Things to Come is a 1936 movie adaptation of the book, written by H.G. Wells. This movie continues Wells’ tradition of using powerful science-fiction stories to critique politics. Things to Come focuses on the possibility of war, and the devastating effect it will have for the next century, on England and the world.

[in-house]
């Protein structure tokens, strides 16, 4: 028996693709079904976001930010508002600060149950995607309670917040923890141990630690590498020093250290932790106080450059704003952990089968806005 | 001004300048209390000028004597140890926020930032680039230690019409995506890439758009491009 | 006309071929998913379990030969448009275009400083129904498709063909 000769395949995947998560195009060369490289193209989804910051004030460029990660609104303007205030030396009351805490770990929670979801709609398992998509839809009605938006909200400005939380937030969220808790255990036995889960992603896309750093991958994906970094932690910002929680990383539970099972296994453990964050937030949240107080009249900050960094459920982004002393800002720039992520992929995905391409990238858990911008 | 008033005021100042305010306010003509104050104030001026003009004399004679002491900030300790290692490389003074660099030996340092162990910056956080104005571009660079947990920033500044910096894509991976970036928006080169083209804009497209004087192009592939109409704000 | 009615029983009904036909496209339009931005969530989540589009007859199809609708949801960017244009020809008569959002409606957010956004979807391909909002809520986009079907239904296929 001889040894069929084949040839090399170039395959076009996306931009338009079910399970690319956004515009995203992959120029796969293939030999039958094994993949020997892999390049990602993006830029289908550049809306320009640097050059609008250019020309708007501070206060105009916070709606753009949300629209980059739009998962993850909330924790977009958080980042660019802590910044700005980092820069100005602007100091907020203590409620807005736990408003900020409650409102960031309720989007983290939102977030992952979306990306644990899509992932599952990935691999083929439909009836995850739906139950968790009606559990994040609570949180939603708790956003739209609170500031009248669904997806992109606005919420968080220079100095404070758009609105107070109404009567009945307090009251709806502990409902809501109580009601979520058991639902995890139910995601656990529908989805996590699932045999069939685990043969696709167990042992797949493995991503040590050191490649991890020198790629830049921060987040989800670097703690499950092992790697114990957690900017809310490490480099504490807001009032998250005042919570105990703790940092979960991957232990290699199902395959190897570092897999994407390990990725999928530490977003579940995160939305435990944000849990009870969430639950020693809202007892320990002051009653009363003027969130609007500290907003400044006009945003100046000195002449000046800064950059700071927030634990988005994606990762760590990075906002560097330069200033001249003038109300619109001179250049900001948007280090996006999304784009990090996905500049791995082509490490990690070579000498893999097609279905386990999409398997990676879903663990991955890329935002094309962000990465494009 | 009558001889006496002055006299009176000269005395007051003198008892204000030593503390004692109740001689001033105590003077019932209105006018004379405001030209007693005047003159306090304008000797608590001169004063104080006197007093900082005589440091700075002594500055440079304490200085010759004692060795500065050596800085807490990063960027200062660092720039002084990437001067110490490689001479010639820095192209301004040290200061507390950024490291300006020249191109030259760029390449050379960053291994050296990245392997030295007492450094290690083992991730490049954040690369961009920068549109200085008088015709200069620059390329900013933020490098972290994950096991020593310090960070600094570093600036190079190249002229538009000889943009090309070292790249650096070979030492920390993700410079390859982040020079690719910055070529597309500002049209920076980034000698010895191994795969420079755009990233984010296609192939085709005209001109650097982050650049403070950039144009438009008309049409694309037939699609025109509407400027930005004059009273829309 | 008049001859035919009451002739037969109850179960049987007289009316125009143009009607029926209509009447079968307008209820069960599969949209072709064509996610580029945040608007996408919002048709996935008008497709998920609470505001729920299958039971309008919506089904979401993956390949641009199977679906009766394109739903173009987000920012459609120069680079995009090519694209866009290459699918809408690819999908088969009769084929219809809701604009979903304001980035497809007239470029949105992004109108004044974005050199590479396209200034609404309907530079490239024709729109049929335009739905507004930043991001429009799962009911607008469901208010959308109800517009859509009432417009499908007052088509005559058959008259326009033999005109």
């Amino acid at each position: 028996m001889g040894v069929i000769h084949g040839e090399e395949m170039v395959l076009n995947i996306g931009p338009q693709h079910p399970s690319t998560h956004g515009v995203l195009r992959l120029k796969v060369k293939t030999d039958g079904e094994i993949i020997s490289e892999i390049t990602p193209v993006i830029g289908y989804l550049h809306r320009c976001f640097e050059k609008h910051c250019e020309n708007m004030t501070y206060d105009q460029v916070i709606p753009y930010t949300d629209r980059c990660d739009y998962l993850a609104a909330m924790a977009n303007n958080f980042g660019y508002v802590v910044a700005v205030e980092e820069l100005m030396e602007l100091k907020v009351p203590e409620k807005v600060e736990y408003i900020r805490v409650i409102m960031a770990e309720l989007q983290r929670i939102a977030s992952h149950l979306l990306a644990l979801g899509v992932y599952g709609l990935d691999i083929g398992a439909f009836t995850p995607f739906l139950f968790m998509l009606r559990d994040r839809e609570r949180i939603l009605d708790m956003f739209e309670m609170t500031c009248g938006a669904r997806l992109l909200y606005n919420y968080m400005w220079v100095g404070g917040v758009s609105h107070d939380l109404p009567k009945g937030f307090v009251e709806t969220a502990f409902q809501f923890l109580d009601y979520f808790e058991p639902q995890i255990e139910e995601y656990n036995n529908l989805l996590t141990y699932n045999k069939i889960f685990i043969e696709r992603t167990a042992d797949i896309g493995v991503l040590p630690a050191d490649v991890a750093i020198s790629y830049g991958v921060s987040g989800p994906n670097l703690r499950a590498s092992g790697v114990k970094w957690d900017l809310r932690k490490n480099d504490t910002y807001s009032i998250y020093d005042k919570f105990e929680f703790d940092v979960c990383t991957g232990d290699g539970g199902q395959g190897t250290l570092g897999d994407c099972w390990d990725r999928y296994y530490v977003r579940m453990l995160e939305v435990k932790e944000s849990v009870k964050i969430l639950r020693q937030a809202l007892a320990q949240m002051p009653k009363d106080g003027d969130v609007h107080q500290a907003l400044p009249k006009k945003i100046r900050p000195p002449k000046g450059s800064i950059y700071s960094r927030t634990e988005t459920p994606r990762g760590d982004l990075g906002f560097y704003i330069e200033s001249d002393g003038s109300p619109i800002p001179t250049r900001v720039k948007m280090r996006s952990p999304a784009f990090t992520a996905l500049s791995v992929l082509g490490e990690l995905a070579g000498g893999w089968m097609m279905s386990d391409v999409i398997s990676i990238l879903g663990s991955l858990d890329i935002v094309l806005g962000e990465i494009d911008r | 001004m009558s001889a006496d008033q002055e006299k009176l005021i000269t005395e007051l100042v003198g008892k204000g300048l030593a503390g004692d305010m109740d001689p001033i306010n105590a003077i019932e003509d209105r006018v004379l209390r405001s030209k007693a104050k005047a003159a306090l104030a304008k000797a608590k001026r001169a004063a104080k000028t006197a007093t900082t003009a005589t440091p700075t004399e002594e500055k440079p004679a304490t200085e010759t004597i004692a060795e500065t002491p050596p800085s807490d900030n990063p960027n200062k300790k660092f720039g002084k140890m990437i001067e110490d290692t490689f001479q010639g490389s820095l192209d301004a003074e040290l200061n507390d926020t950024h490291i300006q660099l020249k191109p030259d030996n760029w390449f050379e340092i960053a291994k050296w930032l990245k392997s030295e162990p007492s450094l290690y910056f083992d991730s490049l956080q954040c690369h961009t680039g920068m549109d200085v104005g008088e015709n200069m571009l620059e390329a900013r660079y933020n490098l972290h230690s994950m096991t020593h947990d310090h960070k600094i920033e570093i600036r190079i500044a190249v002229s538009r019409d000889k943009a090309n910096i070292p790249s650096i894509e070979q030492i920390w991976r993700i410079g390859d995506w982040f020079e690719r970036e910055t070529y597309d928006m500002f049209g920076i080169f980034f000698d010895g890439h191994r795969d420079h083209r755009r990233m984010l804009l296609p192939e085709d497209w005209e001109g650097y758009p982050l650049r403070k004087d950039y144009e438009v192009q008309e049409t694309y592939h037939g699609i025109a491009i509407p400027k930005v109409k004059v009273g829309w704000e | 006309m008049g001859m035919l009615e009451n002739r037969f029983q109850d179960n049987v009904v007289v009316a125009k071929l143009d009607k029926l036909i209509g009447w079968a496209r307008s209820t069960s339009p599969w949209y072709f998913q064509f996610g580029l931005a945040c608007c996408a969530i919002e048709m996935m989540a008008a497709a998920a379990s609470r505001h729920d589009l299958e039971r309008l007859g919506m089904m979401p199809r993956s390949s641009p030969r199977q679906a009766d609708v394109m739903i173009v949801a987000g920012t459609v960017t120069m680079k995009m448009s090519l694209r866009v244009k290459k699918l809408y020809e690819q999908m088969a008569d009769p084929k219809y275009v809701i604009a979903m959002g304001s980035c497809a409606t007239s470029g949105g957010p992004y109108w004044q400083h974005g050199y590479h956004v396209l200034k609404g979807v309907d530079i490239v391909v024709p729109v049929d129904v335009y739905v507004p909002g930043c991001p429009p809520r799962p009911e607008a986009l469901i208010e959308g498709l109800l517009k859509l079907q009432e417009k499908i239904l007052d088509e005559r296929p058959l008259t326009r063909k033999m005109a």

There is one powerful scene that can be used as metaphor for the 20th Century till, and beyond, 1936. During the early stages of the war, an enemy pilot who is gassing the country is shot down, and then is promptly attended to by the protagonist, John Cabal. They bemoan the necessity for battling each other, and the enemy eventually dies of gas poisoning, after giving away his gas mask to a young girl whose family he might have killed. This scene exemplifies the rapid rise of the modern state in the 20th century. The state had so much power and influence that they could send ordinary men into battle without their consent and desire. After the carnage of the First World War, the power of the state continued to increase as it controlled economic aims for revival. The movie reflects this increasing power, as years into the future the only widely available goods are weapons, rather than consumer goods.